W.H.O. World AIDS Day
The 1st of December A Day Without Art
Sister Agnes Ramashiga makes her rounds at Baragwanath Hospital in Soweto; 2000 patients check in daily, half are HIV positive. It’s “Just Another Day At the Biggest Hospital In the World,” a Radio Diaries by Joe Richman & Sue Johnson (Picture-Projects).
HIV-Positive teenagers, Tanya, Mark, and Tenisha, record audio diaries about living “The Positive Life”; produced by by Stephen Smith & Stephanie Curtis for American RadioWorks (photos and journals at ARW).)
And Trouble Came: An African AIDS Diary (CD at Arkiv Music) by Laura Kaminsky is a compositon for viola, cello, piano, and for a narrator, reciting poems, biblical verse, and stories of Tamakloe, a warrior, tailor, and AIDS victim.
AIDS once meant death. Now improved treatments keep HIV-positive people alive for decides. So what’s that like, being brought back from the dead; as when Jesus revived his dead friend “Lazarus;” by Krandall Kraus from his book Book: It’s Never About What It’s About.
“Letters to Butchie” are a dying mother’s writings to a son she’ll never see, produced by Dave Isay Sound Portraits (music: Nick Drake).
We’re occupying the streets of Los Angeles; our demands: bring us stories…
“Pilgrim Land” (2005 / 0:43 excerpt) Tom Russell
“Old America” (3:32 excerpt)
“Bukowski #2 on the Hustle=” (2:08 excerpt)
“Honky Jazz” (4:14)
“Swap Meet Jesus” (4:21)
From the album Hotwalker: Charles Bukowski & A Ballad for Gone. An Americana ode to old L.A., the music, the culture, from beat outsiders to religious revivals to long gone radio sounds; with stuntman, circus midget, and actor Little Jack Horton.
“Hotwalker is the best Sam Peckinpah movie since Peckinpah died. It’s a ghostly jubilee, an audacious slab of Blue America. Narrated aby noir cowboy, Tom Russell, it is a singular recording, bound to be controversial — it’s not only going to ruffle feathers, but leave feathers scattered on the ground.”
—novelist-poet Luis Urrea
From the Library of Congress album Folk Music and Song, “Chorus and Dance,” rung and played by Rais Mahamad ben Mohammed and ensemble, musicians of the Haha tribe in Tamanar; recorded by Paul Bowles in Essaouira, Morocco, August 8, 1959 (1:11 mp3): More…
concave or -vex,
so whatever you dream
will be something with sex
The lilacs are flowering, sweet and sublime,
with a perfume that goes to the head;
and lovers meander in prose and rhyme,
trying to say --
for the thousandth time --
what's easier done than said.
Reading One Art, a huge collection of poet Elizabeth Bishop’s letters. I notice this, written
from Key West in l938:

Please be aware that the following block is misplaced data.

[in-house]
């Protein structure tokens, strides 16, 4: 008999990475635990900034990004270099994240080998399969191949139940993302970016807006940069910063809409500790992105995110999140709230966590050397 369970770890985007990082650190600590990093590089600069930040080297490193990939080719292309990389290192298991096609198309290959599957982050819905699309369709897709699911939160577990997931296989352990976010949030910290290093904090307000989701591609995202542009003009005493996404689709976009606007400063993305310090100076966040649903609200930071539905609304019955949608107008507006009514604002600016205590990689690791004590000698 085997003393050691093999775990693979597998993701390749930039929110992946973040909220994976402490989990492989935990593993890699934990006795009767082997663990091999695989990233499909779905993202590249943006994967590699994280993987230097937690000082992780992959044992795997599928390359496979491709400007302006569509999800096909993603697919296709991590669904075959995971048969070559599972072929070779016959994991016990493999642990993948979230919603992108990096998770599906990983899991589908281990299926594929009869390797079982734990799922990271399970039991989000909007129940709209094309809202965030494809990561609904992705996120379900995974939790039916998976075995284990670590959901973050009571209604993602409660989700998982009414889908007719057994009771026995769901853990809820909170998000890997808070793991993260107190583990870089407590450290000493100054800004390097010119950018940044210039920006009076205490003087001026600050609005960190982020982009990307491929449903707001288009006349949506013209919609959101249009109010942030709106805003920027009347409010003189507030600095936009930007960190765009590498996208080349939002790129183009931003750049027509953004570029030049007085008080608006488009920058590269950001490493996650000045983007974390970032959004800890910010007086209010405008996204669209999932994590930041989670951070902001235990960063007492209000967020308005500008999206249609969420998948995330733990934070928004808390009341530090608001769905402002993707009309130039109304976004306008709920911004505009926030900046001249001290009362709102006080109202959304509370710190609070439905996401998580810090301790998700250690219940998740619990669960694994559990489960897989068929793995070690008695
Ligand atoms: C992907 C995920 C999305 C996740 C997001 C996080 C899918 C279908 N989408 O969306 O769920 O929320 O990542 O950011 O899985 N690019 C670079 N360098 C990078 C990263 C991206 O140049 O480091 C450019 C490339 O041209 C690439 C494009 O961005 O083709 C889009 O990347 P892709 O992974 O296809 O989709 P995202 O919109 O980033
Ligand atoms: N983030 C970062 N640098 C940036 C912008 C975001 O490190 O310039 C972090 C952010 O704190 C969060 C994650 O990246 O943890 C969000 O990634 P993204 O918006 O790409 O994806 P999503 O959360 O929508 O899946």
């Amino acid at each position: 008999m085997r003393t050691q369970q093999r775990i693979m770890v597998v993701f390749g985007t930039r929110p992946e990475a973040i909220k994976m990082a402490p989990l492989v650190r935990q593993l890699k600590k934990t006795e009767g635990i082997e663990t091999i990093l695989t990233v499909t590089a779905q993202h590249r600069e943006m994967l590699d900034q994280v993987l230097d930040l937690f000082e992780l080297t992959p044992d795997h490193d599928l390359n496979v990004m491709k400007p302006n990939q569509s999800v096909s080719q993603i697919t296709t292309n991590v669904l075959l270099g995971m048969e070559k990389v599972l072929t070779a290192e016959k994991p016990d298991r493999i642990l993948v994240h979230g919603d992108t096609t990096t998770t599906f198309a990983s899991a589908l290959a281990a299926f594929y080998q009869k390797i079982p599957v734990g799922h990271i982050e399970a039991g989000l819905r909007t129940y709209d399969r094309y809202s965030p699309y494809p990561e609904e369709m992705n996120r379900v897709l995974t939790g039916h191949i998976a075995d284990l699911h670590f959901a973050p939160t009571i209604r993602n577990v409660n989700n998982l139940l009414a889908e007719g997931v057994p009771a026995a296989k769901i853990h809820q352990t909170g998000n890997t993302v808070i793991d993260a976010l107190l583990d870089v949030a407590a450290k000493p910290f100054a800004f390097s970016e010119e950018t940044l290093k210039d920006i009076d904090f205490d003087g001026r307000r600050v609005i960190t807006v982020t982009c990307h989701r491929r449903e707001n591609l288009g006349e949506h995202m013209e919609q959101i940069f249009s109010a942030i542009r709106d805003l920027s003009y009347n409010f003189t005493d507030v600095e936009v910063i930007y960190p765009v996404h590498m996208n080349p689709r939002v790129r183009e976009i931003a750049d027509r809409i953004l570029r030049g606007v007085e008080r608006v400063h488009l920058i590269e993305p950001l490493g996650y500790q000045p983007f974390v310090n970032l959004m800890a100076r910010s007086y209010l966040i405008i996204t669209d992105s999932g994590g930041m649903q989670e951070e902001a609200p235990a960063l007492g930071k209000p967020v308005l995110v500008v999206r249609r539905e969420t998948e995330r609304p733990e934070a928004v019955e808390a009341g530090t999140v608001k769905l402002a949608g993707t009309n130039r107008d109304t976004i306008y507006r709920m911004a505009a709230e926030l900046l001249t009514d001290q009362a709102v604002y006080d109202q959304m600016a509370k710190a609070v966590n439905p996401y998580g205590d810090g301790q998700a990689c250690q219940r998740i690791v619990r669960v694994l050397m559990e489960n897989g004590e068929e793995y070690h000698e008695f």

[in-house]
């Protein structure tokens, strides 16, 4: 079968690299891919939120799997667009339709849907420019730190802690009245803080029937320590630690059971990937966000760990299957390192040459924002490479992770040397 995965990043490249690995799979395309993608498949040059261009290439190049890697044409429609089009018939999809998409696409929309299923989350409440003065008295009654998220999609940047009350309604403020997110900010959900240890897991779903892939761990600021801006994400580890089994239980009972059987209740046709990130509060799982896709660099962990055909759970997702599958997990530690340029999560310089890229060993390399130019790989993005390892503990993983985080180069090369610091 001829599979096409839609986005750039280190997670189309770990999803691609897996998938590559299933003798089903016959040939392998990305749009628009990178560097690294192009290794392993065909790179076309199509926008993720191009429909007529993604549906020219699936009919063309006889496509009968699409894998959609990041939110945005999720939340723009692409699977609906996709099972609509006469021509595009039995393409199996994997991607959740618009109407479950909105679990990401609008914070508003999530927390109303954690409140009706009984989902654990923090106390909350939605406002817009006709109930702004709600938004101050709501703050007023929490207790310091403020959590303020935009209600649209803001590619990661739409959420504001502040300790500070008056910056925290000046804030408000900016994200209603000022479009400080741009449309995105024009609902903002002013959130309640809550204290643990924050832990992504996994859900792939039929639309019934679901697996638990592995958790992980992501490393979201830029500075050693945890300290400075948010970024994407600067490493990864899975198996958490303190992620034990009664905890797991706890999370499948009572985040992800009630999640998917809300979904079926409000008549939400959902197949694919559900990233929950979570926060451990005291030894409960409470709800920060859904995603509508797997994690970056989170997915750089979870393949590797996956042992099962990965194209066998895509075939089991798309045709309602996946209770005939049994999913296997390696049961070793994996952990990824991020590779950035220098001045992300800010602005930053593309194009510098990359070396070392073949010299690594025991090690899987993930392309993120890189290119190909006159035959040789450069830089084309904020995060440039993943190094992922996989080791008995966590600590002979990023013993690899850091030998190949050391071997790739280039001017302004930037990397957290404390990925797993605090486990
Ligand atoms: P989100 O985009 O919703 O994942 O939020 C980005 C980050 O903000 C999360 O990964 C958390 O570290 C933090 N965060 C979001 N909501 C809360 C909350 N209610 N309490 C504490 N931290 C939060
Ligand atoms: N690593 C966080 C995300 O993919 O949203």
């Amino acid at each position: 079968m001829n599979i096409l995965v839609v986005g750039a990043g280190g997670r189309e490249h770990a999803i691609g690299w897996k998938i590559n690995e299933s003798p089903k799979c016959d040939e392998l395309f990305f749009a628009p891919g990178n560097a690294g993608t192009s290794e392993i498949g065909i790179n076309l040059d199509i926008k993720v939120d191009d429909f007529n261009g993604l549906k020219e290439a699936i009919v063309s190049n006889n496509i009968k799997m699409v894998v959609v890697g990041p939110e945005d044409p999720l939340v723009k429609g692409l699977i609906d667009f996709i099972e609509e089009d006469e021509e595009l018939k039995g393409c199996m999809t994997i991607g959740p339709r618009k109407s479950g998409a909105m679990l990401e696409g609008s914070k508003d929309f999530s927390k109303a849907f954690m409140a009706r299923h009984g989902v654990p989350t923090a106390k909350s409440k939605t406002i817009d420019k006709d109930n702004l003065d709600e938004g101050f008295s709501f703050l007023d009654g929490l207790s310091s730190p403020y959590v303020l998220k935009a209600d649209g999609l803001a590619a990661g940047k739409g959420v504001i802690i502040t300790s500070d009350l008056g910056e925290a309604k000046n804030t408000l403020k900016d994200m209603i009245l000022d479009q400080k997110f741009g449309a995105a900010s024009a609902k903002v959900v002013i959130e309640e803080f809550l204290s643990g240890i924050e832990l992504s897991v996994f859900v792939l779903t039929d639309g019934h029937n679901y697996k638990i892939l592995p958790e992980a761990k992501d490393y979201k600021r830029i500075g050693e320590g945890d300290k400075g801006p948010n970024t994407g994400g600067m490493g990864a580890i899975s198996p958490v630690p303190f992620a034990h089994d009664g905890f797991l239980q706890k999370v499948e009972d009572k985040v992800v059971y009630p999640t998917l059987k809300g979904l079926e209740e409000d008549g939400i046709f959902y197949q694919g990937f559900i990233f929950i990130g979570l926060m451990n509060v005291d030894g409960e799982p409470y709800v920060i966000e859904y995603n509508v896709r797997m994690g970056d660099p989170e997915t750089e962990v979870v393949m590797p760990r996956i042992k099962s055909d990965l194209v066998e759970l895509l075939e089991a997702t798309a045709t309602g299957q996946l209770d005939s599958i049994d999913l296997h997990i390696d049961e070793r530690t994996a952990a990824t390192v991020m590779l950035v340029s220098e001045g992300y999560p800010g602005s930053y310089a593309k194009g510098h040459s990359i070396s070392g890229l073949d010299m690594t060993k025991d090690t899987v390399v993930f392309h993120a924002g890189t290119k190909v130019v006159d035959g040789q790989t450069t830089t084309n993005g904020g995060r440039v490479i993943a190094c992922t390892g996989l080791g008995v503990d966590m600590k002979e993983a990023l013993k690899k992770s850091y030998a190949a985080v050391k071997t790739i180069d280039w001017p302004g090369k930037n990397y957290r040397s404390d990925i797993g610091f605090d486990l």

“I have a little Victor record player that attaches to the radio. It is quite good; and a lot of records I got from Sears, Roebuck… the Negro ones are the best: “That Bonus Done Gone Through,” “Riding to Your Funeral in a Ford V-8″… but it is almost impossible to find anything about who is composing them. (They appear all over the South within three days of any major news event, it seems.)”
Sounds like an early version of twitter. I’ve never heard of this before, have you?
For an upcoming HV hour on Lincoln and Civil War (for July 4th), here’s a couple poets mixed with music from Lincoln Shuffle (by Bryce Dessner, guitarist for The National and Clogs, for the great bicentennial site 21st Century Abe, used with their re-mixing blessings).
UPDATED AGAIN VERS “Lincoln Langston Carl” (4:27 mp3):
Voices: 1- Langston Hughes performing his poem “Lincoln Monument, Washington” (1955 album: The Dream Keeper and Other Poems of Langston Hughes). 2- Poet Carl Sandburg addressing the U.S. Congress on Lincoln’s 150th birthday (2/12/1959; excerpt). 3- “A Visit with Carl Sandburg” interview on NBC-TV Wisdom Series: Conversations with Elder Wise Men (2/8/1953; excerpt). Music: Bryce Dessner “Long Summer” (2008: Lincoln Shuffle for 21stcenturyabe.org). Production: Barrett Golding HearingVoices.com.
Audio aritiste extraordinaire (and USA Fellow) Susan Stone’s new project is IF THESE WALLS COULD TALK “Inside Youth Speak Out: testimonial writings by the youngest members of America’s prison system.” Lots of poetry and audio there, some w/ music by Malcolm Marshall. A couple of my faves…
Gregory Deloatch and Daniel Canada dreamed of being writers, but normal life—marriage, jobs, paying the rent—always got in the way. To pursue their dream, the two friends embarked on an unusual experiment. Lu Olkowski tells the story of how it turned out.
I’m a sucker for Emily Dickinson, and for Sean Cole‘s radio pieces, including his latest in which Billy Collins seduces poor Emily and Sean gets misty-eyed over a piece of string. From Studio 360‘s American Icons series, Sean Cole “Because I Could Not Stop for Death” (13:24 mp3):
The Third Coast Festival conf is having a live broadcast party at :Vocalo, ChiPubradio’s new station. You can contribute pieces to this on-air extravaganza (how-to: start a user acct, then upload audio w/ tag “Third Coast Festival”).